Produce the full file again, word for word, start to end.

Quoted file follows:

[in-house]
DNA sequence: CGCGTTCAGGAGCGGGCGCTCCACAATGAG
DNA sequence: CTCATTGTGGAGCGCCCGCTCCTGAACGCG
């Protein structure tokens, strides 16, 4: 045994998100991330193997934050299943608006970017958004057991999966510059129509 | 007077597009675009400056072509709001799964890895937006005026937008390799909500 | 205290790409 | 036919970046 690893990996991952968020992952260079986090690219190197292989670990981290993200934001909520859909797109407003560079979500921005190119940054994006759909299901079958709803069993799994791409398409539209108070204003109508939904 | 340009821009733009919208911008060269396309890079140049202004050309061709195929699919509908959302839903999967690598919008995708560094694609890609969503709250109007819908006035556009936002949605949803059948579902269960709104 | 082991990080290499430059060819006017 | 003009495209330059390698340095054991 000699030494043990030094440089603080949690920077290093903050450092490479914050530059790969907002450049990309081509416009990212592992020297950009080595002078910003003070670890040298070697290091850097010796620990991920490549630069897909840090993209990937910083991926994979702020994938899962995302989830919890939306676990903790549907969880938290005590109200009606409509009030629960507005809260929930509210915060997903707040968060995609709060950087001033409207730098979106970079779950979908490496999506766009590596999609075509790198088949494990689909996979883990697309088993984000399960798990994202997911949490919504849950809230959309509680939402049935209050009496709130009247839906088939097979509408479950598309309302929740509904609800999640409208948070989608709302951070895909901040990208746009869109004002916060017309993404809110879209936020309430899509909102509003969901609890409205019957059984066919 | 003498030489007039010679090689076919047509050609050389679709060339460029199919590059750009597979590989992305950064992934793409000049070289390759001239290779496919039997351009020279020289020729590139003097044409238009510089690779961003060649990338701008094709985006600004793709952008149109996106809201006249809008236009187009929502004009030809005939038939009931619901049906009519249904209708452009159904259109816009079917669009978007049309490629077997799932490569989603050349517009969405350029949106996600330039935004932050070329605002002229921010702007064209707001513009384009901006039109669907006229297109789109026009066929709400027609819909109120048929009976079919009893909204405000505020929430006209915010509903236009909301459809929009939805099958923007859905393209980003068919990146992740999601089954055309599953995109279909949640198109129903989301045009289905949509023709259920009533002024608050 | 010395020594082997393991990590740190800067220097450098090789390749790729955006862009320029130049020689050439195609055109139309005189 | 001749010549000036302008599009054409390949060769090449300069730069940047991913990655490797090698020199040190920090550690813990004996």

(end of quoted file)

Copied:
[in-house]
DNA sequence: CGCGTTCAGGAGCGGGCGCTCCACAATGAG
DNA sequence: CTCATTGTGGAGCGCCCGCTCCTGAACGCG
């Protein structure tokens, strides 16, 4: 045994998100991330193997934050299943608006970017958004057991999966510059129509 | 007077597009675009400056072509709001799964890895937006005026937008390799909500 | 205290790409 | 036919970046 690893990996991952968020992952260079986090690219190197292989670990981290993200934001909520859909797109407003560079979500921005190119940054994006759909299901079958709803069993799994791409398409539209108070204003109508939904 | 340009821009733009919208911008060269396309890079140049202004050309061709195929699919509908959302839903999967690598919008995708560094694609890609969503709250109007819908006035556009936002949605949803059948579902269960709104 | 082991990080290499430059060819006017 | 003009495209330059390698340095054991 000699030494043990030094440089603080949690920077290093903050450092490479914050530059790969907002450049990309081509416009990212592992020297950009080595002078910003003070670890040298070697290091850097010796620990991920490549630069897909840090993209990937910083991926994979702020994938899962995302989830919890939306676990903790549907969880938290005590109200009606409509009030629960507005809260929930509210915060997903707040968060995609709060950087001033409207730098979106970079779950979908490496999506766009590596999609075509790198088949494990689909996979883990697309088993984000399960798990994202997911949490919504849950809230959309509680939402049935209050009496709130009247839906088939097979509408479950598309309302929740509904609800999640409208948070989608709302951070895909901040990208746009869109004002916060017309993404809110879209936020309430899509909102509003969901609890409205019957059984066919 | 003498030489007039010679090689076919047509050609050389679709060339460029199919590059750009597979590989992305950064992934793409000049070289390759001239290779496919039997351009020279020289020729590139003097044409238009510089690779961003060649990338701008094709985006600004793709952008149109996106809201006249809008236009187009929502004009030809005939038939009931619901049906009519249904209708452009159904259109816009079917669009978007049309490629077997799932490569989603050349517009969405350029949106996600330039935004932050070329605002002229921010702007064209707001513009384009901006039109669907006229297109789109026009066929709400027609819909109120048929009976079919009893909204405000505020929430006209915010509903236009909301459809929009939805099958923007859905393209980003068919990146992740999601089954055309599953995109279909949640198109129903989301045009289905949509023709259920009533002024608050 | 010395020594082997393991990590740190800067220097450098090789390749790729955006862009320029130049020689050439195609055109139309005189 | 001749010549000036302008599009054409390949060769090449300069730069940047991913990655490797090698020199040190920090550690813990004996």